One of the most beautiful traditions of Rosh Hashanah is the sounding of the shofar. It beckons us to awake from our spiritual slumber and return to Hashem and to Torah. It is also a reminder to Hashem!

“The oral tradition teaches that when we blow the shofar, the King, who is sitting sternly on His throne of judgment, suddenly gets up and takes the seat of compassion (compassion is the process of kindness overriding justice.) The whole nature of the day changes when we blow the shofar. With just one piercing sound, the day is transformed from a day of judgment into a day of compassion. Why? Because by blowing the shofar, we willing submit ourselves to judgment. And that very act ignites, so to speak, compassion in G-d.”

On Rosh Hashanah, Hashem judges us not because He wants to get back at us and slap us around a little. He is judging us because He loves and cares for us. On Rosh Hashanah, we are returning to Avinu Malkeinu, “Our Father, Our King.”

Yom Kippur –

Yom Kippur or The Day of Atonement is a day of love and forgiveness.

“The Talmud teaches that in this world, when something good happens to us, we praise God: “Blessed be He who is good and does good.” But when something bad happens, we must say. “Blessed is He who is a true Judge.” However, in the future we will say, “Blessed is He who is good and does good” even about the misfortunes in our lives. In other words, when we will look back and see the whole picture, we will realize that every bad thing that happened to us contributed to G-d’s plan, which is to bring upon us ultimate goodness. This is also true about every bad thing that we did.”

There is a connection between Yom Kippur and Purim.

“On Purim we are able to say “blessed is Haman” because although he was evil, even Haman contributed to G-d’s plan for goodness. Yom Kippur is like Purim because on that day even our misdeeds can be seen as positive forces in serving G-d’s will and plan. Therefore, on Yom Kippur G-d forgives us and we can forgive ourselves. The darkness can serve the light, and the ugly past can be recycled into a beautiful future.”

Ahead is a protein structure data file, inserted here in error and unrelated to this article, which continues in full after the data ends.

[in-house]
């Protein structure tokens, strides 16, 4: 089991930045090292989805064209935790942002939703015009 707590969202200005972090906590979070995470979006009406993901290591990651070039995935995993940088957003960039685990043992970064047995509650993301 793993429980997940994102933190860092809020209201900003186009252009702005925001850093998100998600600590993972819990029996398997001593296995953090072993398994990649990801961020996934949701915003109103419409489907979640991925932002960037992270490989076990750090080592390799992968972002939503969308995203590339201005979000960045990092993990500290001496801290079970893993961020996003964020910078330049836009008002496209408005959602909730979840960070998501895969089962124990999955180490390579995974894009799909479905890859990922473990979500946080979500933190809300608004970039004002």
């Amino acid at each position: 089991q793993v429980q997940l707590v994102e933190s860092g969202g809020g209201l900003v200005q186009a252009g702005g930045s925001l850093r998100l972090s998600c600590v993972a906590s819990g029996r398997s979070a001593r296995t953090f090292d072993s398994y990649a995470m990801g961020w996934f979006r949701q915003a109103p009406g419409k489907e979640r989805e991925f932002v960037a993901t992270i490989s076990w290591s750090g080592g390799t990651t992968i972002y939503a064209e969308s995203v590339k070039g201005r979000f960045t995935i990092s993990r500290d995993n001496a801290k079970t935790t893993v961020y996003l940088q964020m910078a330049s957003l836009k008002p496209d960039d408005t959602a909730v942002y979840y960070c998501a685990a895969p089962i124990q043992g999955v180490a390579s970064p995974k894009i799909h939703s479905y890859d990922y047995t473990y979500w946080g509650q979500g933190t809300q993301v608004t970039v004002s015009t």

On Yom Kippur we are returning to G-d, our Forgiving Parent.

Sukkot –

“On Rosh Hashanah we experience G-d as a Judge. On Yom Kippur we experience G-d as our Lover. According to the Kabbalah, when we sit in the close confines of the sukkah, we feel G-d hugging us.”

“Judaism teaches that the goal of life and the source of true happiness is holiness. We are holy when we are whole – integrated and harmonious with our inner self, with our nation, with the rest of humanity, with nature, and with G-d. We accomplish this by fulfilling the commandments of G-d.”

“From Rosh Hashanah until Yom Kippur, we work our way back from disintegration to wholeness and happiness. On Sukkot we reach the finish line and celebrate becoming whole again. As part of this celebration of wholeness, we take the four species and wave them toward the four corners of the world, as well as up and down.”

“The Talmudic sages tell us that the four species represent different parts of ourselves. The citron symbolizes our heart; the palm branch symbolizes our spine; the shape of the myrtle leaves suggests our eyes; and the willow leaves look like our mouth. Therefore, when we hold them together to fulfill the commandment of waving them on Sukkot, it is as if we are pulling ourselves together and dedicated ourselves to G-d.”

On Sukkot we celebrate wholeness and return to our Lover.

Each passing year, the thought of Hashem as a compassionate Judge, a forgiving Parent, and a faithful Lover become more and more profound to me!

I pray that as we finish out the month of Elul, chop apples, fast, and dine in our sukkahs we are reminded of the soul meaning of the High Holidays and who we are returning to!